The scene on Bourke St during a lone wolf terror attack in Melbourne on Friday. Source: Supplied
The scene on Bourke St during a lone wolf terror attack in Melbourne on Friday. Source: Supplied

PM urges imams to watch out for ‘infiltrators’

A Melbourne Muslim religious leader has criticised the Prime Minister after he urged imams to report people who try to radicalise young men in the Muslim community.

Spiritual leader, Mohammed Omran, of the Hume Islamic Youth Centre, which Bourke St terrorist Hassan Khalif Shire Ali attended, has questioned what authorities did to stop Hassan Khalif Shire Ali, who had been known to federal police.

"This person was on the watch list. So what did they do? Nothing," Omran told The Australian on Tuesday.

"This bloody prime minister, instead of turning the heat on somebody else, he should answer us about what he did.

"He has spent billions of dollars - billions - on security service. And what is the end result? We have crazy people in the street."

Prime Minister Scott Morrison on Monday urged imams to watch out for "infiltrators" and "shady characters" in mosques who preyed on vulnerable young men, and said imams "can't look the other way".

Hassan Khalif Shire Ali was shot by police and arrested at the scene of the attack on Friday. Source: Supplied
Hassan Khalif Shire Ali was shot by police and arrested at the scene of the attack on Friday. Source: Supplied

 

The scene on Bourke St during the terror attack. Source: Supplied
The scene on Bourke St during the terror attack. Source: Supplied

 

Somalia-born Shire Ali, 30, fatally stabbed Melbourne restaurateur Sisto Malaspina - who will be farewelled at a state funeral next week - and injured two others on Friday after driving a ute into Bourke St and setting it alight.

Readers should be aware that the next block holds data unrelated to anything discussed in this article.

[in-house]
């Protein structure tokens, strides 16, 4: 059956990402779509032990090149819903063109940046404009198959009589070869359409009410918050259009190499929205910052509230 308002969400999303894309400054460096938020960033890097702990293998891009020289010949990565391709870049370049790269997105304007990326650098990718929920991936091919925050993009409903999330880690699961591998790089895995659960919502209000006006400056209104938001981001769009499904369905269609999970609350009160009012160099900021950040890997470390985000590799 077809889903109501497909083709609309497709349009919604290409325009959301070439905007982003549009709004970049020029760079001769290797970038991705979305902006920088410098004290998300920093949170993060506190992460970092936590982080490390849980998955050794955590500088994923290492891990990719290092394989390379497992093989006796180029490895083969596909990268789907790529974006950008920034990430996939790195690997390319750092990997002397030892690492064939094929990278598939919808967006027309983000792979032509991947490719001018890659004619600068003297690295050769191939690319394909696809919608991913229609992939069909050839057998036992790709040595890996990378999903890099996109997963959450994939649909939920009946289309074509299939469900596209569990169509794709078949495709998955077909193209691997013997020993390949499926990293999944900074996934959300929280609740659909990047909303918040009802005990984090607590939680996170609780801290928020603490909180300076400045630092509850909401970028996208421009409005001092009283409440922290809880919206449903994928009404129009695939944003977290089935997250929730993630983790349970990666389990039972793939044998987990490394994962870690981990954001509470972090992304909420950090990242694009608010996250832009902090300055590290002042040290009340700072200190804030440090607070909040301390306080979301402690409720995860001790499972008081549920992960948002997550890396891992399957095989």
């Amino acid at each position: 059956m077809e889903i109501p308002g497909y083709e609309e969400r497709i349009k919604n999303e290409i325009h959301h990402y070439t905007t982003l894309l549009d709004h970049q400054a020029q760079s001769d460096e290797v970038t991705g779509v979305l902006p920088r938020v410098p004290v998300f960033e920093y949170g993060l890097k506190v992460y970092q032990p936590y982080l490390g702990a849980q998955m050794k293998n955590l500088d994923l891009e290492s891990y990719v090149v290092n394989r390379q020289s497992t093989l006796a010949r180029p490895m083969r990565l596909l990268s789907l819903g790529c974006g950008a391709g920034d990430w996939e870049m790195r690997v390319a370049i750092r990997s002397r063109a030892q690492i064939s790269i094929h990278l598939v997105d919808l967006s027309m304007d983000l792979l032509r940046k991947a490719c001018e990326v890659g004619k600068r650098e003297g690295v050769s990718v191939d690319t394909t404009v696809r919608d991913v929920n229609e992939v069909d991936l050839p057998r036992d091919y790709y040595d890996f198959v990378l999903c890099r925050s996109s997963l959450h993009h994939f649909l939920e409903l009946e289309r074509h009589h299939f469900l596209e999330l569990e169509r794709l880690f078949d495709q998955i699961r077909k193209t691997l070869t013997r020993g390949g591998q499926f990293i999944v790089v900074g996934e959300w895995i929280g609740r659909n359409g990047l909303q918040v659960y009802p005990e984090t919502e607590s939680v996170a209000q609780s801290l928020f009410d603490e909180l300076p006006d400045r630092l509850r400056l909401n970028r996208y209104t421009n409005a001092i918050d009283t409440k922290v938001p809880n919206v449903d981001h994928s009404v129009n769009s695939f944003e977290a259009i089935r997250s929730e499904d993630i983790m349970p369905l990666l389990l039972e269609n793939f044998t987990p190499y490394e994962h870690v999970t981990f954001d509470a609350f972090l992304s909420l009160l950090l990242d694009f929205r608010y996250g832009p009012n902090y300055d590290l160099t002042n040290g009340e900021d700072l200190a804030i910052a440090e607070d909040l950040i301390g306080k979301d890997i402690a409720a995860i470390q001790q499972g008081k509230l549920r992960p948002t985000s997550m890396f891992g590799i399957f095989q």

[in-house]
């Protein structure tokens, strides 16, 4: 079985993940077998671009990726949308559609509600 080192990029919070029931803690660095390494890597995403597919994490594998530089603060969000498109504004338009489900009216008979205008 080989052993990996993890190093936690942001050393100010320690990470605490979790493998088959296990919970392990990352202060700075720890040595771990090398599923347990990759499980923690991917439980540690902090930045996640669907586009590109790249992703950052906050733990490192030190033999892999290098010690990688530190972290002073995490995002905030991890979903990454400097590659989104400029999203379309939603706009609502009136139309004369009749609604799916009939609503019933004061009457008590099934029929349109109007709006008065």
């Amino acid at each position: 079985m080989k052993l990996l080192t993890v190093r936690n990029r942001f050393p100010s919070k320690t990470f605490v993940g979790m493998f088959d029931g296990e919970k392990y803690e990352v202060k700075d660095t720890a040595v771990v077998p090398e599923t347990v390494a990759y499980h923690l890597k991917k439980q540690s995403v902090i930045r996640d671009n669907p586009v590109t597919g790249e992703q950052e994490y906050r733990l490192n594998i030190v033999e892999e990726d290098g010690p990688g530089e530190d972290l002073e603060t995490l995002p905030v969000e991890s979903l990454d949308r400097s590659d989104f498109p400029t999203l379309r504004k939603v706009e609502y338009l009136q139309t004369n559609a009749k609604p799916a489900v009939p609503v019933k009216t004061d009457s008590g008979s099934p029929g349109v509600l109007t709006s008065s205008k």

He was shot by an officer and later died in hospital.

Sheik Mohammed Omran pictured at the Hime Islamic Youth Centre in Coolaroo. Aaron Francis/The Australian
Sheik Mohammed Omran pictured at the Hime Islamic Youth Centre in Coolaroo. Aaron Francis/The Australian

Shire Ali's family said he had mental health issues for years, had refused help and was deteriorating before he was shot dead in the attack.

But Mr Morrison rejected this as an "excuse" saying he was a terrorist extremist who had been radicalised.

"My encouragement to the Muslim religious communities across Australia is to raise the level of awareness and alertness," he said.

Shire Ali was known to federal police and had his passport cancelled in 2015 amid concerns he planned to travel to Syria to fight with Islamic State.

The federal government says 14 potential terror attacks have been thwarted in recent and that 400 people are on a terrorist watch list.

"Here in Australia we would be kidding ourselves if we did not call out the fact that the greatest threat of religious extremism in this country is the radical and dangerous ideology of extremist Islam," Mr Morrison said.


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